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NFWS Mission Statement
  1. To promote the well-being of ferrets through articles written and published by the NFWS, veterinarians and ferret specialists world wide
  2. Offer/provide advice on a variety of ferret subjects from common illnesses, nutrition, sanitation, interaction, ferret safety and the advisability of breeding.
  3. Promote the on-going liaison with veterinarians and all medical organisations and agents associated within the 'ferret world' with the aim of raising the general awareness of ferret health and ferret needs.
  4. Advise and educate ferret owners, clubs etc., on their basic responsibilities towards ferrets on such diverse subjects as when considering breeding ferrets and when working ferrets in vermin control. The list is large!
  5. To promote confidence in ferret owners to approach the NFWS and/or veterinarians to seek advice when their ferret's health and behaviour causes concern.

Housing Ferrets

Ferrets are gregarious, enjoying the company of their own kind, so it is often better to keep more than one ferret if possible. Neutered males and females will usually live together harmoniously and provide companionship and play for each other. If only one ferret is to be kept you will need to provide extra playtimes and exercise for him to compensate for lack of company.

Ferrets are very active so the more living space that can be provided the better. Male ferrets (hobs) can grow quite large so a roomy cage is a must. For one or two ferrets, a cage should be at least four foot long by two foot wide, and two foot high. It should have an enclosed sleeping area free from draughts, and a solid floor that must be easy to clean. Ferrets are good diggers so make sure that the floor is secure. The whole cage should be weatherproof and placed in a sheltered place away from winds, rain or too much hot sun. In cold or wet weather a rain sheet or tarpaulin should be used to cover the cage to keep the ferrets cosy. Bedding should be straw in the summer and hay for extra warmth in winter. Alternatively, woollen jumpers can be used. Check all bedding daily to make sure it has not become damp. Ferrets are very susceptible to damp and this can lead to health problems. Ferrets also suffer from heat stroke so avoid allowing the cage to be in direct midday sun in the summer.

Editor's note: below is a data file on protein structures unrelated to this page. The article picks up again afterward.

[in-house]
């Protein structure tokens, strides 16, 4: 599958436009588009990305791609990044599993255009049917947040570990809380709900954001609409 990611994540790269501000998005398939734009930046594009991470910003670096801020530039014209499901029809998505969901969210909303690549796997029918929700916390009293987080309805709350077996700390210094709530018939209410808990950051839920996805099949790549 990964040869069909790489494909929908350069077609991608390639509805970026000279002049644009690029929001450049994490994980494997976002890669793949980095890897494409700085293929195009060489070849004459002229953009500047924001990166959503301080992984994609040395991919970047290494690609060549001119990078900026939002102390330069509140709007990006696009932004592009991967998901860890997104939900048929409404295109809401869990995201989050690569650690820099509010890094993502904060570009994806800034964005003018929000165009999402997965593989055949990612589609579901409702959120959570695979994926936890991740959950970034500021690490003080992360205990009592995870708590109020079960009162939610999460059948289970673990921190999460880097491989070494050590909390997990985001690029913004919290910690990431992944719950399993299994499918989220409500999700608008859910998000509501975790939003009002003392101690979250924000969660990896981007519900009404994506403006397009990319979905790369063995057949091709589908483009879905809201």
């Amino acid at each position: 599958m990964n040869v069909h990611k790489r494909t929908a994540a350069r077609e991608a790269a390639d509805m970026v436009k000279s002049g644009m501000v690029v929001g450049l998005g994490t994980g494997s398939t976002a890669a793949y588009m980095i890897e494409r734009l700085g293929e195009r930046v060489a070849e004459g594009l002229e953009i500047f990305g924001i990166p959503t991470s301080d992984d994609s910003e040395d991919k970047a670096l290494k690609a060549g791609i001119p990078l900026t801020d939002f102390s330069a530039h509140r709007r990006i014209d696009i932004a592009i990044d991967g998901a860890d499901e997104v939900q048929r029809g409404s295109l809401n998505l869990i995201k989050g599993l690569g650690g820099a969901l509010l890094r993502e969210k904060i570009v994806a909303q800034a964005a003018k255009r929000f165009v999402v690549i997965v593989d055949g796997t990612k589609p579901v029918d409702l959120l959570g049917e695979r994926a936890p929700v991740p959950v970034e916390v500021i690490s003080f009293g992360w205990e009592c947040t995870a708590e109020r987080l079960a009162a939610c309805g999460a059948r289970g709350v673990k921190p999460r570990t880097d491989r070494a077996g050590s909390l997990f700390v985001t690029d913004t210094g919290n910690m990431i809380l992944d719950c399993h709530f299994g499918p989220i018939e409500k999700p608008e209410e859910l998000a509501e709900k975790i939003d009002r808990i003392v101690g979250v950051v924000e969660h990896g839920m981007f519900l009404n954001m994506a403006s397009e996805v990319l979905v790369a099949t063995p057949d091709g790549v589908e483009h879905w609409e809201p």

Another way of housing ferrets, especially if more than two are kept, is to provide them with a shed with an attached outdoor run, similar to an aviary. This arrangement is usually called a ferret court and allows for lots of space and exercise. Again, it needs to be weatherproof and have warm sleeping boxes. Provide two or more sleeping boxes if more than three ferrets are to be kept.

Always provide objects for ferrets to play with. Wide tubes, boxes and cat toys are especially appreciated and help keep the ferrets fit and alert. Bored ferrets become excellent escape artists so keep them occupied and check the cage regularly for small holes or gaps.

Ferrets are naturally clean animals and use only one area for toilet purposes. If this is lined with thick layers of paper or wood shavings, daily cleaning is kept simple and quick. Do clean their toilet corner at least once, preferably twice, a day and give the cage a thorough clean at least once a week.

All ferrets enjoy playtimes in the house with the family. Some people keep their ferrets as house pets and only cage them when they are being left alone or when they would be in the way of hoovering or cleaning. They are very easy to house train provided you let them tell you which corner they want to use! Line this corner with a plastic mat and paper and there are few accidents. Cat litter trays can also be used but be warned that ferrets adore throwing cat litter about! House-ferrets are entertaining pets and soon learn to love sleeping on laps like cats. However, unlike cats, they cannot be let out of the house on their own. Sadly many ferrets manage to slip through an open door and get lost.

Whether your ferret lives in the house, a cage or a court, it is a good idea to buy a very small cat collar with a name and address tag for your ferret. If it ever escapes it will be quickly identified as a domestic animal and returned to you. Unfortunately, many ferrets are mistaken for wild animals and are not recognised as lost pets.

Materials and Diagram for Building a Ferret Cage

Material Required:

  1. Exterior grade 12mm plywood 8ft x 4ft
  2. Sheet of 1" gauge weld mesh 3ft x 2ft (minimum)
  3. One 8ft length of 4" x 1" thick timber
  4. Seven 8ft lengths of 2" x 1" thick timber
  5. Three 2" hinges (suitable for external use)
  6. Suitable screws
  7. Exterior grade wood finish (eg. Cuprinol) for cage exterior
  8. Exterior grade White Gloss paint for cage interior.

cage construction - 33Kb